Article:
‘My biggest regret is when my mum had Alzheimer’s and I wasn’t able to give up my job to care for her’
Television presenter Fiona Phillips tells Lisa Salmon of the tragic dilemma she faced when both her parents had dementia and discusses her daily diet, being kind and her work ethic.
She’s best known for being the bubbly anchorwoman on GMTV’s famous sofa, but life hasn’t always been easy for Fiona Phillips. The former queen of breakfast TV left her role on GMTV in 2008 to try to cope better with pressing family commitments; as well as having two young sons, her mother had recently died from Alzheimer’s disease and her father had been diagnosed with the same condition.
Now 57, the presenter has remained a familiar face on TV, appearing on a host of shows ranging from Panorama and Watchdog, to Loose Women and Strictly Come Dancing.
Here, she tells us about what motivates her, how she stays healthy and whether she has any regrets about the past ...
What’s your daily routine?
I haven’t got a routine, because I don’t do the same thing every day. If I’m filming, I might be up as early as 3.30am, which is the same as when I was doing breakfast television.
The days can be long — 12-14 hours sometimes — and I don’t eat very well (I usually get takeaways) so I feel clobbered by the end of it. I’ll have had at least four cups of coffee if I’m out on a shoot, and that completely disrupts me too.
It’s a really unhealthy lifestyle when I’m out on the road filming — especially if I’m on a train and I have to rely on train food, which is disgusting!
Do you try to eat a healthy diet when you’re not filming?
I’m vegetarian and have been for years and years. The thought of eating meat makes me feel ill.
I do try to eat healthily. I always say that if I have a plate of food, it can’t be beige; it has to have colour on it to make sure I get all of my vitamins.
My sons (Mackenzie, 15 and Nathaniel, 18) have disgusting eating habits, they think that takeaways are ‘proper food’ and that my food isn’t. Everything they want to eat looks beige: chips, a bun, white mayonnaise ...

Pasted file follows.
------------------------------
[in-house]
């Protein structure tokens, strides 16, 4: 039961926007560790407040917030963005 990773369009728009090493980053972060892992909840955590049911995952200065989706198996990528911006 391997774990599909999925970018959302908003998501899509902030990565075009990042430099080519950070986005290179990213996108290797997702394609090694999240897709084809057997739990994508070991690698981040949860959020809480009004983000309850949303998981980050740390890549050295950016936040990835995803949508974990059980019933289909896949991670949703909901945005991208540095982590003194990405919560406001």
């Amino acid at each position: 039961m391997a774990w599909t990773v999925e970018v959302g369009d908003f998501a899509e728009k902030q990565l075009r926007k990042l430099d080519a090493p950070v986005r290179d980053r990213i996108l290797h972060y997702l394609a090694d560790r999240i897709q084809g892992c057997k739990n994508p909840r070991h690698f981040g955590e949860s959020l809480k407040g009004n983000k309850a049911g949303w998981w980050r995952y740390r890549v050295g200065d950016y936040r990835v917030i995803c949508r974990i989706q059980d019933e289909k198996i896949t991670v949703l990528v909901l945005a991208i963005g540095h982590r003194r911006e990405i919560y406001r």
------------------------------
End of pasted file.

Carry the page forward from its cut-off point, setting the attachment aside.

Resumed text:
I really worry about what they’re packing into their bodies. They certainly don’t get it at home; it’s the stuff they eat outside.
Do you have a motto?
My mum always used to say, ‘Treat others as you wish to be treated’. She definitely did that, so I do too. I smile at everyone — people think I’m strange in London. I can never cross a zebra crossing without saying ‘thank you’ to the car that’s stopped.
I think human interaction is so important. People smile back if you smile, so that’s two smiles lighting up the place. I say ‘hi’ to everyone.
What’s your guilty pleasure?
When I’m in the car on my own, on a long journey, a family-size bag of Revels is my guilty pleasure.
My favourites are the orange ones, but there aren’t enough of them. I like the coffee ones too but there are too many flat ones and raisins. Although, I feel bad afterwards! They’re only an occasional treat, but I do look forward to my car journeys, for the Revels and for being on my own — you need that for your sanity.
How do you keep fit?
Keeping fit and staying slim is a motivation. I was quite dumpy as a teenager — that’s when my family bag of Revels habit started — but I’m really small now. I’m a size six, and that’s how I’m meant to be. I walk everywhere because it makes me feel good — I walk up escalators, I walk about a mile from the Tube to my house, and I do stretches to keep myself supple. But I haven’t been to a gym for years. It’s all self-motivated.
What motivates you?
Work motivates me to get out of bed when the alarm goes at 3.30am. I’m good at motivating myself — I like doing things, so life motivates me!
My Fitbit really gets me going me, too. I’ve done 15,000 steps today and I aim to do at least 12,000 a day. It’s a great motivator.
What’s your biggest regret?
My biggest regret is when my mum had early-onset Alzheimer’s (the condition killed her mother Amy at the age of 74 in 2006, and her father Neville, six years later). She was getting lost and disappearing. It was terrible, and my dad had it at the same time, so it was an absolute nightmare.
I just wish I’d had her in my own house, and not in a care home. It was impossible — I was doing breakfast television and I couldn’t just give up my livelihood. I had two very small children, my dad was ill too. I remember ringing my aunt and she said, ‘You can’t (give up work), you’ll ruin your life, and you’ve two little boys’.
I still have nightmares about it. Thinking ‘I wish ...’, but I know you can’t be everywhere at once, and you can’t abandon two toddlers and just give up a career. My husband Martin was brilliant throughout it all, though.
Fiona Phillips is working with Specsavers to raise awareness about the availability of eye tests at home. Visit specsavers.co.uk